• Environmental: “Good health by occupying pleasant, stimulating environments that support well being.” I don’t know anyone who is better at creating “pleasant, stimulating environments that support well being” than yoga studio owners. But regardless of where you practice, yoga helps heighten aesthetic awareness so that practitioners can make those changes to their own environments. Addictive behavior is something often triggered by environment. One of the things we teach in our Subtle Yoga training programs is the idea of creating “sacred spaces” at home. You don’t necessarily have to build a labyrinth in your back yard or a temple in your living room, but making spaces that feel clean, clear and sacred can help remind you of the importance of your practice in maintaining balance and peace of mind. Yoga can help us slow down and strip away the non-essential so that we can see what we value, what makes us feel happy, and who and what we want to be around. It develops and heightens subtle, aesthetic awareness and helps us to take the time to enhance that part of our lives.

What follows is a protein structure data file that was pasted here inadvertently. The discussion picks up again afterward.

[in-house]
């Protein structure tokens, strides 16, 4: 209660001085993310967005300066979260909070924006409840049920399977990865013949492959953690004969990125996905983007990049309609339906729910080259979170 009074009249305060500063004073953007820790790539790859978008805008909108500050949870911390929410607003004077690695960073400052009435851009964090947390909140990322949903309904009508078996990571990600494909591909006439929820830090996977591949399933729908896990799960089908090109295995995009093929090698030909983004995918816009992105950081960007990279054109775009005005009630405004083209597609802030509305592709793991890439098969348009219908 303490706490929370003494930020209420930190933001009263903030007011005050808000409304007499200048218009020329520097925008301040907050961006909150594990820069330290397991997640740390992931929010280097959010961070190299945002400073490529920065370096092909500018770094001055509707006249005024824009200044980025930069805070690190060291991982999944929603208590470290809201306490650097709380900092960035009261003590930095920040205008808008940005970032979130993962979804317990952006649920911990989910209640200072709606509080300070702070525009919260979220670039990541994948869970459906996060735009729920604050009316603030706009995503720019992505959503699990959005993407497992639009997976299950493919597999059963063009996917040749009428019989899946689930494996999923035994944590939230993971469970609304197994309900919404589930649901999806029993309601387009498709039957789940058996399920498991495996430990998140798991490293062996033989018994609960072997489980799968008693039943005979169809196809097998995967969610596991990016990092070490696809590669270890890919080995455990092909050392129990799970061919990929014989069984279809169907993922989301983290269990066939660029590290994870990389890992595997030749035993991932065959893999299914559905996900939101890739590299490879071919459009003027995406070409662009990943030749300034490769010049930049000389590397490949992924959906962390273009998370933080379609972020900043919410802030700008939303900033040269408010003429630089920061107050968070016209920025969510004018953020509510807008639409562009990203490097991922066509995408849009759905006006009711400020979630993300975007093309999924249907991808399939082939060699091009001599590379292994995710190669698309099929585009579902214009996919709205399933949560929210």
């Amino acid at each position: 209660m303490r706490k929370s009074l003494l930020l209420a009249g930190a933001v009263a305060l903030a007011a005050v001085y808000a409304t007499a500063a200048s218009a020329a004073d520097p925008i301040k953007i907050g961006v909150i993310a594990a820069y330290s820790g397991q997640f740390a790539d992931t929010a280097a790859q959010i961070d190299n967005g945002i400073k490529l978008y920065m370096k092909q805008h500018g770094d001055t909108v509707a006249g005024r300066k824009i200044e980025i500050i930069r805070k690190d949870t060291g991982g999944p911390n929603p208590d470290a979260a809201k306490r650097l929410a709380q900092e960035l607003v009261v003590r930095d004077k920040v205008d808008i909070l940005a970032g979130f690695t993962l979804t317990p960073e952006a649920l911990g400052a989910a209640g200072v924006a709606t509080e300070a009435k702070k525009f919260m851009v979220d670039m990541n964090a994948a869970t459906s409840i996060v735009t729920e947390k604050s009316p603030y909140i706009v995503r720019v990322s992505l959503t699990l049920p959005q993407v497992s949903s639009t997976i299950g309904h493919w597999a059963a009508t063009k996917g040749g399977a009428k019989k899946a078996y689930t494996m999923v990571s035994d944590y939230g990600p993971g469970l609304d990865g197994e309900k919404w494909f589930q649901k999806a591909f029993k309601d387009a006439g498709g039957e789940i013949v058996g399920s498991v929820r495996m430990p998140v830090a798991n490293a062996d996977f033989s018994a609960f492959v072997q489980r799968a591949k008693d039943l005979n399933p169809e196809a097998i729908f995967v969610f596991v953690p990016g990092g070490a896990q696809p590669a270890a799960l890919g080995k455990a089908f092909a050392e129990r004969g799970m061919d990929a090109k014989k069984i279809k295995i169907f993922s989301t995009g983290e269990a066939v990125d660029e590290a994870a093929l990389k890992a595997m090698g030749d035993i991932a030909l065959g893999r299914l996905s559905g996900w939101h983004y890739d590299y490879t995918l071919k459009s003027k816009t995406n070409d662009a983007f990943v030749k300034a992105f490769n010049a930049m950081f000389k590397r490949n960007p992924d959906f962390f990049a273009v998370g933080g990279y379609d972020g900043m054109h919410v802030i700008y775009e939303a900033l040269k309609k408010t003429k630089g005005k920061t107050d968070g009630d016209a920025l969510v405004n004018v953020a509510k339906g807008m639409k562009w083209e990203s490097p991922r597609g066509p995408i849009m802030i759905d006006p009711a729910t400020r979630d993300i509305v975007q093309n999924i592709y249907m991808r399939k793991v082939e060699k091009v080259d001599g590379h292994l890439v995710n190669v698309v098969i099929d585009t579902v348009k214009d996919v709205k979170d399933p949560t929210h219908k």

• Intellectual: “Recognizing creative abilities and finding ways to expand knowledge and skills.” I’m not sure I would categorize “creative abilities” as “Intellect”, but I get the general idea. Many meditators report that their most creative ideas are downloaded during practice, not thinking time. There is a growing body of research showing how yoga improves attention networks and increases gray matter especially in the front brain – and IMHO this means that yoga is an excellent “way to expand knowledge and skills.” More gray matter in this part of the brain may also correlate with increased executive function – which improves the capacity to make healthy choices and good decisions.
  • Physical: “Recognizing the need for physical activity, diet, sleep, and nutrition.” Meditation, breathing and mindful movement practices feel good and improve health. There is a growing body of evidence that yoga improves physical health including benefiting most of the systems of the body, and improving sleep. As for diet and nutrition – the practices help you to tune into your body and make more mindful and less reactive decisions about what you put in it.